Op-Ed: Drone Usage Guidelines a Good Start

I have spent a considerable amount of time writing about my fears surrounding the use of surveillance drones domestically. However, despite my very clear position on drone use, I don't think they are without some utility. Used in certain ways, they could save lives and benefit society without their use violating the privacy rights guaranteed in the Constitution. Forest firefighting, SWAT missions (which have been granted a warrant), managing wildlife populations, crop management and border control are all current situations where the use of drones does, and could continue to, pay dividends.

Part of the problem to this point is that there have been no legal limitations placed on drone use, leading people like myself to consider very feasible scenarios where very basic privacy rights could be violated by government officials without recourse. Given the almost unlimited ability we have developed as a society to store information, a very dangerous potential combination of data gathering and data storing capabilities was on the verge of being born. I recently came across some very comforting information however. From the Washington Times:

"The Airborne Law Enforcement Association, the FBI Law Enforcement Executive Development Association and the FBI National Academy Associates joined the International Association of Chiefs of Police in supporting rules designed to keep police and other agencies from abusing the power that comes with drone use,
The guidelines call for law enforcement personnel to “secure a search warrant prior to conducting the flight” if a drone could infringe upon “reasonable expectations of privacy.” The rules also say that any images collected by an unmanned vehicle won’t be retained unless they’re collected as “evidence of a crime” or as part of an ongoing investigation. Unless the photos or video are exempt by law, they should also be open for public inspection, the policy states.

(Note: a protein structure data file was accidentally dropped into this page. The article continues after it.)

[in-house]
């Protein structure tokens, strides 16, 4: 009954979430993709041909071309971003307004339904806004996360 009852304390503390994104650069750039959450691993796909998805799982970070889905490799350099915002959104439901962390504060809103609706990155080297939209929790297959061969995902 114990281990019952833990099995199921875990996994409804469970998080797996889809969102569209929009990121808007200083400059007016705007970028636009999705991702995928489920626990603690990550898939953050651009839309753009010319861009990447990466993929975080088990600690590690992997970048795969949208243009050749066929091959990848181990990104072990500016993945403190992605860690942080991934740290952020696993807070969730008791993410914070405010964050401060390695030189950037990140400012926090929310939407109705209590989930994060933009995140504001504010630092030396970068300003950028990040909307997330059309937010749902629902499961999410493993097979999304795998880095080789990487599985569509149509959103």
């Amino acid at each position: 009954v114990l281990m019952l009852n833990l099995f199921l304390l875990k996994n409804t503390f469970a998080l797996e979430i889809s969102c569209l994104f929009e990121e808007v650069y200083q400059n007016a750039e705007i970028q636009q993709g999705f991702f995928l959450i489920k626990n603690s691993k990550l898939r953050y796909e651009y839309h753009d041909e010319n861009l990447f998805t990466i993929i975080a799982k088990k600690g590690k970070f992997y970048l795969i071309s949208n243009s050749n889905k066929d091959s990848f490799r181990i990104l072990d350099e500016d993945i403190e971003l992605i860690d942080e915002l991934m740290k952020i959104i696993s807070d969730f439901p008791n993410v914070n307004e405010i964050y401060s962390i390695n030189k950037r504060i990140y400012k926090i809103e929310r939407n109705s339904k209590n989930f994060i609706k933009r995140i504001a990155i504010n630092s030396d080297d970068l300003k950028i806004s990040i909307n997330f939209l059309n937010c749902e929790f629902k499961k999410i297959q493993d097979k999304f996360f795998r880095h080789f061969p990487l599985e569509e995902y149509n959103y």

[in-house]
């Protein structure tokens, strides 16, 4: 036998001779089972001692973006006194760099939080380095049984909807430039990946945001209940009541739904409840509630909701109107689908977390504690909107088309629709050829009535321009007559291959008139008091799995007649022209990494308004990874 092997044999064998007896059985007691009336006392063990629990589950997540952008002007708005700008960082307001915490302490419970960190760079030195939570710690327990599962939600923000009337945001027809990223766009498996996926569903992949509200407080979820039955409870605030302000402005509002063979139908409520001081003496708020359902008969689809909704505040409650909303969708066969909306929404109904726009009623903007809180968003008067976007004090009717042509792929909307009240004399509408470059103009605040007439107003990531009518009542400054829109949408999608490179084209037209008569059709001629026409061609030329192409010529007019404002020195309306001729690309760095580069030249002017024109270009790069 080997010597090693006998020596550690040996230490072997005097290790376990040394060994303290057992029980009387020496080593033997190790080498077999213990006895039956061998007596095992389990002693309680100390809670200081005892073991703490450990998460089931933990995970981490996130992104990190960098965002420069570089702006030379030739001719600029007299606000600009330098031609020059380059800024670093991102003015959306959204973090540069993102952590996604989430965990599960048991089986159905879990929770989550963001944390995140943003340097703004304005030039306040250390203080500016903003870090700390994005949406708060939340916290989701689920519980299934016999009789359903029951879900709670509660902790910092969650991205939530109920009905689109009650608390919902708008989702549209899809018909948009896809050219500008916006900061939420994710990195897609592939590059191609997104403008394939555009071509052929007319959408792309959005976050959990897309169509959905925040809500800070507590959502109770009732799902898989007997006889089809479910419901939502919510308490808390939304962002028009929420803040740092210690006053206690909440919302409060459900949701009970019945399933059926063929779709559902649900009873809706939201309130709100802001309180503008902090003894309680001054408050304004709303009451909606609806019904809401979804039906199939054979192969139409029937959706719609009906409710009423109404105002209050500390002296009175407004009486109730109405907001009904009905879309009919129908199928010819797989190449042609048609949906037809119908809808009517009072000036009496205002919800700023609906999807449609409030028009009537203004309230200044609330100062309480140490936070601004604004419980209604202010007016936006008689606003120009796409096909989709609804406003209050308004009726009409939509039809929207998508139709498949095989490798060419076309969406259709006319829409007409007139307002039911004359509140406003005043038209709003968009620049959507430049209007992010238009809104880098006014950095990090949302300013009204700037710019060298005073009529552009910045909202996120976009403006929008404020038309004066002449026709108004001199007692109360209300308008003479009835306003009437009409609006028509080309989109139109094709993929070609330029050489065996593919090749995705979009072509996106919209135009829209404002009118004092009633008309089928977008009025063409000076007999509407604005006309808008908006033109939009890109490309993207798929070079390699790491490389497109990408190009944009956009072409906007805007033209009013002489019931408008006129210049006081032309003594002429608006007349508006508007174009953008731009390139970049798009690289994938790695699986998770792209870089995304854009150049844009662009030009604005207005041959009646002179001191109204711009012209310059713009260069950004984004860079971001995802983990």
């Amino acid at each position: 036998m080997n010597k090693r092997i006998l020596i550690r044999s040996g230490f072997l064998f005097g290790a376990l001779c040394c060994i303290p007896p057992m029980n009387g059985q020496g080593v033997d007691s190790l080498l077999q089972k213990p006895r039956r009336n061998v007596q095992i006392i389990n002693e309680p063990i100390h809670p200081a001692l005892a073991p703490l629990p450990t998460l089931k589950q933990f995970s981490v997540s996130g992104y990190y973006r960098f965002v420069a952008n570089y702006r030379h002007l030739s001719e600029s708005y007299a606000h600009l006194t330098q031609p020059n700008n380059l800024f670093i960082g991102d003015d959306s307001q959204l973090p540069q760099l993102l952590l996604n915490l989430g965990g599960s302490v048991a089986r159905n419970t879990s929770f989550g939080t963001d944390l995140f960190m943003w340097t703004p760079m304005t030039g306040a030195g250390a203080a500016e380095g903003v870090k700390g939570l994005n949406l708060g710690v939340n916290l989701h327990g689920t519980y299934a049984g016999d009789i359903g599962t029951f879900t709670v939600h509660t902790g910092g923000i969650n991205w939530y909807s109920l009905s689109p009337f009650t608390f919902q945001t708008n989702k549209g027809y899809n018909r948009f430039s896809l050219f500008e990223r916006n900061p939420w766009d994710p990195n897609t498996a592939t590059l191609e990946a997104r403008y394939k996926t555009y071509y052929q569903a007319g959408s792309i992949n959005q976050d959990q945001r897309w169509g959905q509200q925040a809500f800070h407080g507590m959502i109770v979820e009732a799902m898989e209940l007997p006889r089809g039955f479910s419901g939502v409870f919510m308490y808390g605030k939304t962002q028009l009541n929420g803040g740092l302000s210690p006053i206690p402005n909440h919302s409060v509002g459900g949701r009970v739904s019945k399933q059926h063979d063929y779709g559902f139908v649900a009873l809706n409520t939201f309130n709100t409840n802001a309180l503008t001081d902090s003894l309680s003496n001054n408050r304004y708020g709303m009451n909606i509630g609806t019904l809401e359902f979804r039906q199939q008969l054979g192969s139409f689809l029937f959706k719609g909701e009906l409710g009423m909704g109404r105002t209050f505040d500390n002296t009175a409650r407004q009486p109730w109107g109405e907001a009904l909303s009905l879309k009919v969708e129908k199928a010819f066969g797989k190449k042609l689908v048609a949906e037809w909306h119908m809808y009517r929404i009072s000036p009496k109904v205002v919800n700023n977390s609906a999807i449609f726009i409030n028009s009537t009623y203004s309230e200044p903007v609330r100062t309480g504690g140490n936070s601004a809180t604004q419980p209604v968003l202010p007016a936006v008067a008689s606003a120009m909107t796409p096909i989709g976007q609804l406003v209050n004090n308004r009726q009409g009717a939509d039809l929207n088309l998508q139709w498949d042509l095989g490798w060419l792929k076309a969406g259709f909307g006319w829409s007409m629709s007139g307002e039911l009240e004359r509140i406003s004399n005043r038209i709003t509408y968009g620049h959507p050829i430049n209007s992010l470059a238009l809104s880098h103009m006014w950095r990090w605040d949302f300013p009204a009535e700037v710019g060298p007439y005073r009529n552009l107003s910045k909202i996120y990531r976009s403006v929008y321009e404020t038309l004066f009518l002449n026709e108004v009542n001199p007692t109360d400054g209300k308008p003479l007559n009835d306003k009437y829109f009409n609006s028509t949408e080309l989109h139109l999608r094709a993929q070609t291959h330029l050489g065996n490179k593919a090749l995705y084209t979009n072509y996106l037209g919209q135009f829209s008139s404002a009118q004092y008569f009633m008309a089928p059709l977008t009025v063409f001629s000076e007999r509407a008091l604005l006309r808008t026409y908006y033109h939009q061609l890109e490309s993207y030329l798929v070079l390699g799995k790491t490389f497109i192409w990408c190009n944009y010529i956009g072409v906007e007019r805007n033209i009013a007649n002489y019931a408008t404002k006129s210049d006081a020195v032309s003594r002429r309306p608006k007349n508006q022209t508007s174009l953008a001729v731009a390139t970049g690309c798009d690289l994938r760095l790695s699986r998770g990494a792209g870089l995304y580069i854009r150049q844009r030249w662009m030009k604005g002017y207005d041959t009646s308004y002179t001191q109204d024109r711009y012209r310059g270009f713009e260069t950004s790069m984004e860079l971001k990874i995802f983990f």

The drone sector’s leading trade group, the Association for Unmanned Vehicle Systems International (AUVSI), has come out in favor of such privacy protections and earlier this summer released its own “code of conduct” for all who design, test and operate unmanned vehicles."

Aside from the idea that the drone sector already has a trade group* there is much to like in the above excerpt. Assuming that any eventual guidelines actually do address legitimate concerns, it is a positive if these well-placed and interested parties can get a framework rule set right; if the proper guidelines are established now, they could guide the conversation over drone use for the foreseeable future. To paraphrase and slightly bastardize the old NRA slogan about guns, drones aren't inherently bad, it is the people who use them who citizens need to fear. With proper guidelines in place, those fears can be alleviated and the best uses of drones can be continued.

*And there is apparently more than one trade group if the term 'leading' is used correctly; I am assuming it takes some measurable amount of time to establish both a trade organization and a leading position in your sector. I understand that drones have been around for a bit now, but it seems a little surprising that they have multiple industry groups which have managed to sort out a pecking order based on their quality. Then again, perhaps I am just being naive...

No comments:

Post a Comment